Lions angered by Saints' refusal to free Murray

Northampton say training session is more important that meeting with tour party
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The Independent Online

Ian McGeechan may have been given a rough ride by Wasps over the last few days, but the most experienced Test coach in the world game confidently expected everything to the hunky-dory on the Lions front. He was wrong. When the popular Scot welcomed his South Africa tour party to the team base in Surrey yesterday, he quickly discovered he was short of a player. And not any old player either. The missing man was his fellow countryman Euan Murray, a hot favourite to anchor the British Isles scrum against the Springboks.

The tight-head prop stayed away on the orders of his club, Northampton, who play a European Challenge Cup final against Bourgoin this Friday and were not of a mind to reschedule their training on account of the Lions' sponsorship commitments.

"It's very disappointing," said Gerald Davies, the tour manager – a view repeated by John Feehan, the Lions chief executive, and McGeechan himself. "We're taking it up with the Rugby Football Union and I'm sure it will be an interesting conversation," Feehan added, darkly.

In truth, Murray was not missing anything vital: a squad photograph, a discussion on logistics, a get-to-know-you session with the other tourists. But Northampton's refusal to cooperate went down like a lead balloon with the Lions hierarchy and, given the strained relations between the RFU and the Premiership clubs, the argument may rumble on for a while yet.

Having decided against replacing the injured Cardiff Blues centre Tom Shanklin – news that will come as a blow to the in-form Delon Armitage of London Irish who must have been confident of a call-up – McGeechan has one last selection issue to ponder ahead of this weekend's flight to Johannesburg. Alan Quinlan, the Munster flanker currently serving a 12-week ban for gouging, will appeal against his suspension in Glasgow tomorrow, and if successful, may yet board the plane. "We have someone in mind as a replacement, but in fairness to Alan, we have to allow the process to complete itself before we make a final call," the coach said.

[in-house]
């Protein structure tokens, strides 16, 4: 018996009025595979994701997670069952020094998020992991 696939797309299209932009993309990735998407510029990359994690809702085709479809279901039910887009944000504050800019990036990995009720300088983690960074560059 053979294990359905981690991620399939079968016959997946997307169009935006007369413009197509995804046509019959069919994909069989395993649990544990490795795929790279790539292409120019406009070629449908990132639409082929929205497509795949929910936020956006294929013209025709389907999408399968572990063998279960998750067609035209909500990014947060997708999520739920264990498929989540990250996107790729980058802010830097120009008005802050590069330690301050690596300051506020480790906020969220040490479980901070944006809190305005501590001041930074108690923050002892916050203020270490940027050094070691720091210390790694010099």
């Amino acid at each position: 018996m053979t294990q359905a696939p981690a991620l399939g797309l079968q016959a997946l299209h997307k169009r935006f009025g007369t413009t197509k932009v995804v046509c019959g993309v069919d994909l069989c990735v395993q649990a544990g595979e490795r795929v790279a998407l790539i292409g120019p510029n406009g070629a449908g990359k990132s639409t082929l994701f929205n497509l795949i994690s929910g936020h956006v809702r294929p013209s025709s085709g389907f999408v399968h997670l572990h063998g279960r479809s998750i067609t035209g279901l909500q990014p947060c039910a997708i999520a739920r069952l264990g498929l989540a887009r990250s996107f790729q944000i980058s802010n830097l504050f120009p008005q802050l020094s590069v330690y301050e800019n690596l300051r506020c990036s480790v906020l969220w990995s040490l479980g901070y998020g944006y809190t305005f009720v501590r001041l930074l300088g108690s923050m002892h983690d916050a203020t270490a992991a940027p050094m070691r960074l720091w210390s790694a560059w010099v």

There was air of child-like excitement about McGeechan as he found himself in the thick of the Lions environment for this latest adventure – his fourth as head coach and his seventh in all. That excitement was tinged with relief that the Wasps trauma was pretty much over and done with. Abruptly removed from his post as the club's director of rugby last Thursday, he chose his words carefully but could not disguise his sense of hurt.

"I can't comment much because there are various things to be sorted out, and anyway, it's been full-on with the Lions these last few days," he said. "But to be honest, it makes no difference to me now. Things I can't deal with, people I can't deal with – it's all an irrelevance. Four weeks on Saturday, we'll be playing a Test match against the Springboks in Durban. Everything I do has to be geared towards getting this group up to speed for a very significant challenge."

Between now and Sunday, 29 of the 36 tourists will train together in Surrey and the teams for the first couple of matches – against a Royal XV in Rustenburg on 30 May and the Golden Lions in Johannesburg four days later – will be drawn from this group. Quinlan aside, the others have returned to their clubs ahead of this weekend's two European finals.

It means McGeechan cannot start work with the Leinster contingent – Rob Kearney, Luke Fitzgerald, Brian O'Driscoll and Jamie Heaslip – or the Leicester scrum-half Harry Ellis, all of whom will be involved in the Heineken Cup final at Murrayfield on Saturday. Murray is also off-limits for the time being. It may be safer for these particular players, however, for the Lions are planning a team-bonding sailing exercise on the Solent.

During the 1888 tour of Australia, the captain Bob Seddon also tried his hand on the water – and drowned.

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